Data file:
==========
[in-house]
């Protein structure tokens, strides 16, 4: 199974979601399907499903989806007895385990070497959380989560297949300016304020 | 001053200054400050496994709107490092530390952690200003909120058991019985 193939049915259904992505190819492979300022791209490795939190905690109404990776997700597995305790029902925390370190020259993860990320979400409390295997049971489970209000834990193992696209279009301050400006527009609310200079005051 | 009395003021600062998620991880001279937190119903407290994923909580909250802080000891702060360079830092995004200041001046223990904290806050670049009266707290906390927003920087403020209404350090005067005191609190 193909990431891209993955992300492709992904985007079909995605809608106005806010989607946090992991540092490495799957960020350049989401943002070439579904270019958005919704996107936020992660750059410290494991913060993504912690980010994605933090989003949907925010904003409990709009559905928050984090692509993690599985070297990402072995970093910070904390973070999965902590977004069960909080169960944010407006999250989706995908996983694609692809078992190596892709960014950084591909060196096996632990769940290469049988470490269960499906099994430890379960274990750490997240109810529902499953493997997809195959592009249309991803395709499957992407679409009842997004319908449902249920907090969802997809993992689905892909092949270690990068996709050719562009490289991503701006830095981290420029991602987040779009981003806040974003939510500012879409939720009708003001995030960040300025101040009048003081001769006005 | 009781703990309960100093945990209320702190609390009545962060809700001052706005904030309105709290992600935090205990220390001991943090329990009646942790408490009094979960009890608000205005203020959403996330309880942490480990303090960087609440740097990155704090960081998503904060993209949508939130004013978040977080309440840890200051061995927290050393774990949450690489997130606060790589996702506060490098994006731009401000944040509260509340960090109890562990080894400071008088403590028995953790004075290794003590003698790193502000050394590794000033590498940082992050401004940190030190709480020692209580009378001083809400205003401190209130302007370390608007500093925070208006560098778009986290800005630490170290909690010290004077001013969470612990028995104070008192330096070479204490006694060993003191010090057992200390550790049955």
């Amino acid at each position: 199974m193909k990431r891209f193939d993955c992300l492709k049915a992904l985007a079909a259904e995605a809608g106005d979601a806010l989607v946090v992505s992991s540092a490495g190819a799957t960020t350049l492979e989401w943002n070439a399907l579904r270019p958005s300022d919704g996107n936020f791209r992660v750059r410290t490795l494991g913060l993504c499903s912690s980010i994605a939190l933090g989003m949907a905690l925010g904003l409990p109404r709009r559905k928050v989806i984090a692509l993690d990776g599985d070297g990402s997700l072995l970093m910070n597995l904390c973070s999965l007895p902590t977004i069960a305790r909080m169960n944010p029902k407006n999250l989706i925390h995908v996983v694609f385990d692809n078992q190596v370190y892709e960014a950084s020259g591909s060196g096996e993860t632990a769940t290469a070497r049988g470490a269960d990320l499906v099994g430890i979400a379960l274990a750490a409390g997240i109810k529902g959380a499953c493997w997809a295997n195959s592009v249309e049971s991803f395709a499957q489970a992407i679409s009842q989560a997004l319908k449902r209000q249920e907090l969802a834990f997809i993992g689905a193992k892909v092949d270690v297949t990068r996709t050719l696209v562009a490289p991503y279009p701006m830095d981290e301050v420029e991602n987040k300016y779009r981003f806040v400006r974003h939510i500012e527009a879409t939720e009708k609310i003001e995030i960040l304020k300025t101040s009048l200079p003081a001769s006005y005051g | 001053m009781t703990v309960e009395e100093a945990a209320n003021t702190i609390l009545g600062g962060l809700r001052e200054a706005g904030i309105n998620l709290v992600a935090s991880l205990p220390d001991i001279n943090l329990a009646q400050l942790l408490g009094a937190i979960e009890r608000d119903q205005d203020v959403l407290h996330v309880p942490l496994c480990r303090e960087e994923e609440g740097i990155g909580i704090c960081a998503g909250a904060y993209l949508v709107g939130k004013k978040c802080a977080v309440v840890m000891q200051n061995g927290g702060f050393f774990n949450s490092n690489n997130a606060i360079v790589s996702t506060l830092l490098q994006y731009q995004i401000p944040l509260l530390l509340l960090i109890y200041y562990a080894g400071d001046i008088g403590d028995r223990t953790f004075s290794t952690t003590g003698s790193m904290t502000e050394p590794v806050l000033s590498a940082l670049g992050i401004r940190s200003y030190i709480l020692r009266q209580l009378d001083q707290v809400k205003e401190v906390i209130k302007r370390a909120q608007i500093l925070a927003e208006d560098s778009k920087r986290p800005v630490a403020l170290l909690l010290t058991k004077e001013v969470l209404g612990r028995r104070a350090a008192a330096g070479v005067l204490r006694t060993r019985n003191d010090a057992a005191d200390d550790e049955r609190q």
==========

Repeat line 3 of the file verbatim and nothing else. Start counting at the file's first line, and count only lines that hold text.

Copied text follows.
């Amino acid at each position: 199974m193909k990431r891209f193939d993955c992300l492709k049915a992904l985007a079909a259904e995605a809608g106005d979601a806010l989607v946090v992505s992991s540092a490495g190819a799957t960020t350049l492979e989401w943002n070439a399907l579904r270019p958005s300022d919704g996107n936020f791209r992660v750059r410290t490795l494991g913060l993504c499903s912690s980010i994605a939190l933090g989003m949907a905690l925010g904003l409990p109404r709009r559905k928050v989806i984090a692509l993690d990776g599985d070297g990402s997700l072995l970093m910070n597995l904390c973070s999965l007895p902590t977004i069960a305790r909080m169960n944010p029902k407006n999250l989706i925390h995908v996983v694609f385990d692809n078992q190596v370190y892709e960014a950084s020259g591909s060196g096996e993860t632990a769940t290469a070497r049988g470490a269960d990320l499906v099994g430890i979400a379960l274990a750490a409390g997240i109810k529902g959380a499953c493997w997809a295997n195959s592009v249309e049971s991803f395709a499957q489970a992407i679409s009842q989560a997004l319908k449902r209000q249920e907090l969802a834990f997809i993992g689905a193992k892909v092949d270690v297949t990068r996709t050719l696209v562009a490289p991503y279009p701006m830095d981290e301050v420029e991602n987040k300016y779009r981003f806040v400006r974003h939510i500012e527009a879409t939720e009708k609310i003001e995030i960040l304020k300025t101040s009048l200079p003081a001769s006005y005051g | 001053m009781t703990v309960e009395e100093a945990a209320n003021t702190i609390l009545g600062g962060l809700r001052e200054a706005g904030i309105n998620l709290v992600a935090s991880l205990p220390d001991i001279n943090l329990a009646q400050l942790l408490g009094a937190i979960e009890r608000d119903q205005d203020v959403l407290h996330v309880p942490l496994c480990r303090e960087e994923e609440g740097i990155g909580i704090c960081a998503g909250a904060y993209l949508v709107g939130k004013k978040c802080a977080v309440v840890m000891q200051n061995g927290g702060f050393f774990n949450s490092n690489n997130a606060i360079v790589s996702t506060l830092l490098q994006y731009q995004i401000p944040l509260l530390l509340l960090i109890y200041y562990a080894g400071d001046i008088g403590d028995r223990t953790f004075s290794t952690t003590g003698s790193m904290t502000e050394p590794v806050l000033s590498a940082l670049g992050i401004r940190s200003y030190i709480l020692r009266q209580l009378d001083q707290v809400k205003e401190v906390i209130k302007r370390a909120q608007i500093l925070a927003e208006d560098s778009k920087r986290p800005v630490a403020l170290l909690l010290t058991k004077e001013v969470l209404g612990r028995r104070a350090a008192a330096g070479v005067l204490r006694t060993r019985n003191d010090a057992a005191d200390d550790e049955r609190q």